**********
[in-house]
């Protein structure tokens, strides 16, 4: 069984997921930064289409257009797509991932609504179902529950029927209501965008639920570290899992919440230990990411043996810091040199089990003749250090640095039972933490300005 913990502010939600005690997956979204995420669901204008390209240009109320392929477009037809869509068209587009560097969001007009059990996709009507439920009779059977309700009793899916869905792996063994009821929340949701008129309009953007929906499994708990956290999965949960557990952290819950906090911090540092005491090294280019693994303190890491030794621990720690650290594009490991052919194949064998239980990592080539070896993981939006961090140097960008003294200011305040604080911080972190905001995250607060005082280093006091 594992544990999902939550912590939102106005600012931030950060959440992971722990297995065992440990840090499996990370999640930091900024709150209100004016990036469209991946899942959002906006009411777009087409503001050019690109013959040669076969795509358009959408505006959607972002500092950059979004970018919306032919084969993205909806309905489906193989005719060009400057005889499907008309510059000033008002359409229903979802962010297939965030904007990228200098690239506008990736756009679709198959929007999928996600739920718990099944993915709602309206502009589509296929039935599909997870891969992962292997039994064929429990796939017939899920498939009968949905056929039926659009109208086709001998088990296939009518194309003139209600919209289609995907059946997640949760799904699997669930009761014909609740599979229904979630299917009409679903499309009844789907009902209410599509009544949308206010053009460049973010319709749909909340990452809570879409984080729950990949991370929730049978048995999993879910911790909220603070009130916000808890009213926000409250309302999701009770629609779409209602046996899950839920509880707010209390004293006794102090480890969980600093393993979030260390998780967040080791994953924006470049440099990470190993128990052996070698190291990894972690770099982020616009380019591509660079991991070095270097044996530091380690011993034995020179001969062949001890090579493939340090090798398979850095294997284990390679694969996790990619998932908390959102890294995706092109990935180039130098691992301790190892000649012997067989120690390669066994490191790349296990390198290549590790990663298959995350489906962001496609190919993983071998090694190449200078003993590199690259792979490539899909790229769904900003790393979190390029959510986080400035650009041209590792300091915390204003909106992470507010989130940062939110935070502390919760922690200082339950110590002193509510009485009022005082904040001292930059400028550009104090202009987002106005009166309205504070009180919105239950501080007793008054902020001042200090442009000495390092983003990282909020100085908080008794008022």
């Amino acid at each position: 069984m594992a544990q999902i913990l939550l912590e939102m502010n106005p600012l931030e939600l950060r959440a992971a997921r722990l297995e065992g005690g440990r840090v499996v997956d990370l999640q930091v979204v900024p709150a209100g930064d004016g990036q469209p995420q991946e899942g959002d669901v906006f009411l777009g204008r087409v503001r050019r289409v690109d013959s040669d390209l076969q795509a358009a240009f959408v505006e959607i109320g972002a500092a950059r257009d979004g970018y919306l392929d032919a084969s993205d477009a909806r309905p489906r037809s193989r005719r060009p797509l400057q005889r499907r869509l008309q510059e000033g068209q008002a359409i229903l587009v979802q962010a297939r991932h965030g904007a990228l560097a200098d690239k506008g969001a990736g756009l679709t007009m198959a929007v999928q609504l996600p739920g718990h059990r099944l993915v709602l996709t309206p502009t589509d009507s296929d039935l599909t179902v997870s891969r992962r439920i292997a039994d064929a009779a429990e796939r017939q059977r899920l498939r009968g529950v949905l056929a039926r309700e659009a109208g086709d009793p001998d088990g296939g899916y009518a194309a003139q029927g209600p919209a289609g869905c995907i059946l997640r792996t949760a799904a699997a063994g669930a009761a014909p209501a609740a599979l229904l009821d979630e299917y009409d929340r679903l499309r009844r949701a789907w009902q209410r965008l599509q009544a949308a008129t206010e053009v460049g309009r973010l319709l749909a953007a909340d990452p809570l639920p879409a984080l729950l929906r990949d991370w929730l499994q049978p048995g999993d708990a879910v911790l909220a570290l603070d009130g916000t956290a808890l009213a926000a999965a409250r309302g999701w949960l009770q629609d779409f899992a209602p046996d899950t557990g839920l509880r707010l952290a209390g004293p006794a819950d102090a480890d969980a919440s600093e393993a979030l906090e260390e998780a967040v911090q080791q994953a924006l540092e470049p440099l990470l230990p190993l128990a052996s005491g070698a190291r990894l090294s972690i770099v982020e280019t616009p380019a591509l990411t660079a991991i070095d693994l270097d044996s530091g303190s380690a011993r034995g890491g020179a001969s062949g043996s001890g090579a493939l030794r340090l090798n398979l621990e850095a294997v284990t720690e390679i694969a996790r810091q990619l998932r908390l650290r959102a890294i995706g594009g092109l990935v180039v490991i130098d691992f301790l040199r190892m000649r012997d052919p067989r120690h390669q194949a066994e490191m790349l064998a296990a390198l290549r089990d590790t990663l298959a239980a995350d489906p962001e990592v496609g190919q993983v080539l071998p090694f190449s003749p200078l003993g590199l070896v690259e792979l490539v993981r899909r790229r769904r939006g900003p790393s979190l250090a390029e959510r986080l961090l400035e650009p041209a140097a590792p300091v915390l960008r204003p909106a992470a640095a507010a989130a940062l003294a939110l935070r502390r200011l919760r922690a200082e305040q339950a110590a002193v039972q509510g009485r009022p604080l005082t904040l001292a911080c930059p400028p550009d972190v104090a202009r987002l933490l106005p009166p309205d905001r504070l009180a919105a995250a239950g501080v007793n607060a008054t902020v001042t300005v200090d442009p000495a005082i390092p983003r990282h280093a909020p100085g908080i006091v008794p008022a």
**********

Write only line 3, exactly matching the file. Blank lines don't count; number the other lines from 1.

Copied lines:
């Amino acid at each position: 069984m594992a544990q999902i913990l939550l912590e939102m502010n106005p600012l931030e939600l950060r959440a992971a997921r722990l297995e065992g005690g440990r840090v499996v997956d990370l999640q930091v979204v900024p709150a209100g930064d004016g990036q469209p995420q991946e899942g959002d669901v906006f009411l777009g204008r087409v503001r050019r289409v690109d013959s040669d390209l076969q795509a358009a240009f959408v505006e959607i109320g972002a500092a950059r257009d979004g970018y919306l392929d032919a084969s993205d477009a909806r309905p489906r037809s193989r005719r060009p797509l400057q005889r499907r869509l008309q510059e000033g068209q008002a359409i229903l587009v979802q962010a297939r991932h965030g904007a990228l560097a200098d690239k506008g969001a990736g756009l679709t007009m198959a929007v999928q609504l996600p739920g718990h059990r099944l993915v709602l996709t309206p502009t589509d009507s296929d039935l599909t179902v997870s891969r992962r439920i292997a039994d064929a009779a429990e796939r017939q059977r899920l498939r009968g529950v949905l056929a039926r309700e659009a109208g086709d009793p001998d088990g296939g899916y009518a194309a003139q029927g209600p919209a289609g869905c995907i059946l997640r792996t949760a799904a699997a063994g669930a009761a014909p209501a609740a599979l229904l009821d979630e299917y009409d929340r679903l499309r009844r949701a789907w009902q209410r965008l599509q009544a949308a008129t206010e053009v460049g309009r973010l319709l749909a953007a909340d990452p809570l639920p879409a984080l729950l929906r990949d991370w929730l499994q049978p048995g999993d708990a879910v911790l909220a570290l603070d009130g916000t956290a808890l009213a926000a999965a409250r309302g999701w949960l009770q629609d779409f899992a209602p046996d899950t557990g839920l509880r707010l952290a209390g004293p006794a819950d102090a480890d969980a919440s600093e393993a979030l906090e260390e998780a967040v911090q080791q994953a924006l540092e470049p440099l990470l230990p190993l128990a052996s005491g070698a190291r990894l090294s972690i770099v982020e280019t616009p380019a591509l990411t660079a991991i070095d693994l270097d044996s530091g303190s380690a011993r034995g890491g020179a001969s062949g043996s001890g090579a493939l030794r340090l090798n398979l621990e850095a294997v284990t720690e390679i694969a996790r810091q990619l998932r908390l650290r959102a890294i995706g594009g092109l990935v180039v490991i130098d691992f301790l040199r190892m000649r012997d052919p067989r120690h390669q194949a066994e490191m790349l064998a296990a390198l290549r089990d590790t990663l298959a239980a995350d489906p962001e990592v496609g190919q993983v080539l071998p090694f190449s003749p200078l003993g590199l070896v690259e792979l490539v993981r899909r790229r769904r939006g900003p790393s979190l250090a390029e959510r986080l961090l400035e650009p041209a140097a590792p300091v915390l960008r204003p909106a992470a640095a507010a989130a940062l003294a939110l935070r502390r200011l919760r922690a200082e305040q339950a110590a002193v039972q509510g009485r009022p604080l005082t904040l001292a911080c930059p400028p550009d972190v104090a202009r987002l933490l106005p009166p309205d905001r504070l009180a919105a995250a239950g501080v007793n607060a008054t902020v001042t300005v200090d442009p000495a005082i390092p983003r990282h280093a909020p100085g908080i006091v008794p008022a």